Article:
Sue rolled her eyes. “You do have a very good imagination,” she said dryly.
Violet smiled. “Don’t worry about me. I will simply stay here in Butterfield, write mystery/adventure stories, and eventually be able to quit my job and be completely free to be bored. I will grow old and send lots of presents to your fifteen children!”
“Ahhhh! We’re thinking three or four, tops.” Then, Sue narrowed her eyes at her. “Will you at least promise to come and visit?”
Violet hesitated. The idea of driving to a large city still terrified her, but at least it would only be for a visit. That wasn’t too bad, was it? “I love you, Sue. For you, I’ll drive to that horrible city of yours and visit.”
Sue grinned gleefully. “I’ll fly you down. That way, I can come and pick you up from the airport and you won’t have to worry about a thing.”
Violet shook her head. Sometimes, her best friend could be just a little ‘flighty.’ “That’s incredibly sweet of you, but, do you realize that the nearest airport is in St. Louis?”
Sue looked deflated for a moment. Then, she brightened up. “I’ll just get George to buy me a plane and I’ll come get you myself!”
Violet was horrified. She had never flown in a plane before and she certainly didn’t want her first experience to be with her sometimes ditzy friend. “I think I’ll drive,” she murmured. “Thanks anyway.”
Sue laughed. She suspected what Violet was thinking. In fact, she figured driving would be less frightening to Violet than flying, especially the idea of her flying. At least she got her friend to promise to come. At least this was a start. Sue had made it her mission in life to try to get Violet out of her shell. So far, her efforts had been thwarted, but she didn’t give up easily.
Just then, Violet’s boss, Mr. James, called her into his office.
“Sorry,” she said. “Duty calls.”
Sue got up and gave her a hug. “I’ll call you later, okay?” “Okay.”
Violet couldn’t help the nerves she felt. Although she had never been called into the principal’s office back in school, she had heard plenty of stories from the other kids. She imagined this must be how they felt.
“Sit down, Violet,” said Mr. James as he ushered her into his office. He shut the door before he returned to his own desk. As he sat his considerable bulk down, he straightened a few pencils in front of him and smoothed what hair remained before looking at her.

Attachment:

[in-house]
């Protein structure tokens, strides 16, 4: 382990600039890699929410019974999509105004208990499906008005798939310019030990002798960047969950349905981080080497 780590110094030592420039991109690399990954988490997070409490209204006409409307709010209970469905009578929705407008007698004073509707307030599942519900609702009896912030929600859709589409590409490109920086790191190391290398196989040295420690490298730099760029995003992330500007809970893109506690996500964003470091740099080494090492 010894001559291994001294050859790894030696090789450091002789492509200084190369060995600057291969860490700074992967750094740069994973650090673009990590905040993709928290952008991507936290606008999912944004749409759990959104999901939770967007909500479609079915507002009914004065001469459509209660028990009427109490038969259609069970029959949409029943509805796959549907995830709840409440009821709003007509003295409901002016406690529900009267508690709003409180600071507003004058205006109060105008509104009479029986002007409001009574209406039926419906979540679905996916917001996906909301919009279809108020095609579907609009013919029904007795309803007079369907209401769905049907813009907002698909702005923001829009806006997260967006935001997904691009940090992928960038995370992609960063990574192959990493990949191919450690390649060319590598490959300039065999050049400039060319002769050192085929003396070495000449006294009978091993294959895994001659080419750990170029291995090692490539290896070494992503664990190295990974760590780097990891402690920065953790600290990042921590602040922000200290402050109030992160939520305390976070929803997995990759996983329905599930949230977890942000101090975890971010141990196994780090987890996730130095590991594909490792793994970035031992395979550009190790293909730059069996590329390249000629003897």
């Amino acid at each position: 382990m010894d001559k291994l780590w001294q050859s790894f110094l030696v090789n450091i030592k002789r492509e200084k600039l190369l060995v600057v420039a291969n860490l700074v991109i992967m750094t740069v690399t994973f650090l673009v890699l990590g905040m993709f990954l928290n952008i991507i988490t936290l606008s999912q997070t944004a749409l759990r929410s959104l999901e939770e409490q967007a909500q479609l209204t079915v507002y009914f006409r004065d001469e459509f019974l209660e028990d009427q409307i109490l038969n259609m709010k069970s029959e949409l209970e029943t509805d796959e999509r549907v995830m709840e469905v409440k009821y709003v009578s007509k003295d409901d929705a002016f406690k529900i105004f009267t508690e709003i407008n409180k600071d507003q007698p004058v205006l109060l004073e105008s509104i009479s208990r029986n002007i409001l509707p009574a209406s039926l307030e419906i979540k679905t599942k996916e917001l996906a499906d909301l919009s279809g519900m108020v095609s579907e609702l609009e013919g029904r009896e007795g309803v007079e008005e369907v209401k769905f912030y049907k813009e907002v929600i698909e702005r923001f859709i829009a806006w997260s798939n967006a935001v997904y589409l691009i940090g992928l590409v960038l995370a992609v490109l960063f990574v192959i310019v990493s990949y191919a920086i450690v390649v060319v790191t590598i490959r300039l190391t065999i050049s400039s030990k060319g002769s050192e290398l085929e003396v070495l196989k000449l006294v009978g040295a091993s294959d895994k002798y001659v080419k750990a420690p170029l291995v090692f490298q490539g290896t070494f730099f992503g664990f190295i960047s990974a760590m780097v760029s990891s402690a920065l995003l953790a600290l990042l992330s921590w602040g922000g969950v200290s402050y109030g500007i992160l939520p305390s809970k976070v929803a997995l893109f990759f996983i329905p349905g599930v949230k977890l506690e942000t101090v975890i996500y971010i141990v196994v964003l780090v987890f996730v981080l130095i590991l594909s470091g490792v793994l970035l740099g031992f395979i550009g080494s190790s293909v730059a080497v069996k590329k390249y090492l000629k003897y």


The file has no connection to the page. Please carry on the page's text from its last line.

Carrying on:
“Violet, I’m afraid I’ve got some bad news.”
She didn’t say a word. Instead, she braced for the worst.
He sighed. “This economy has hit Butterfield hard. I’m sorry, I can’t afford to keep you any longer. I have to let you go.”
Violet sat stunned. She’d worked at the diner for over seven years. She endured customer complaints and cranky co-workers, all without so much as a groan.
Mr. James sat there, waiting for her to say something.
Finally, she got up and whispered, “I’m sorry too.” With chin held high and grace worthy of royalty, she glided out.
As Violet left the diner for the last time, she wondered how much longer Ginger would last. A quick glance back inside revealed the woman flirting with one of the customers. Her job would be safe for many years to come.
As she walked home that night, Violet felt a strange sense of relief. Finally, after over seven years, she stood free. Now, she must write and publish more. No other alternative remained. The timing made her nervous, though. Her bank account didn’t read zero, but would it last long enough for her to make it until the income from her ebook sales picked up?
She hated to burden her Aunt Mabel with this latest setback, but she didn’t have any choice. Almost without meaning to her steps slowed. She paused and looked up. The night sky glittered and sparkled. Almost automatically, she tried to identify some of the constellations. Then, when she located the archer, she breathed out a soft lament for her lost yesterdays.
After the car accident, she spent many nights out on her aunt’s front porch, staring up at the stars, wishing her parents back again. Of course the stars were silent, but over time, she learned to allow the Comforter to reach into her frozen heart and begin a healing. There were many times she fought the Lord’s comfort. The pain gripped so intense she closed off sections of her heart. It took a long time to open up again. Even her friendship with Sue took a long time to build.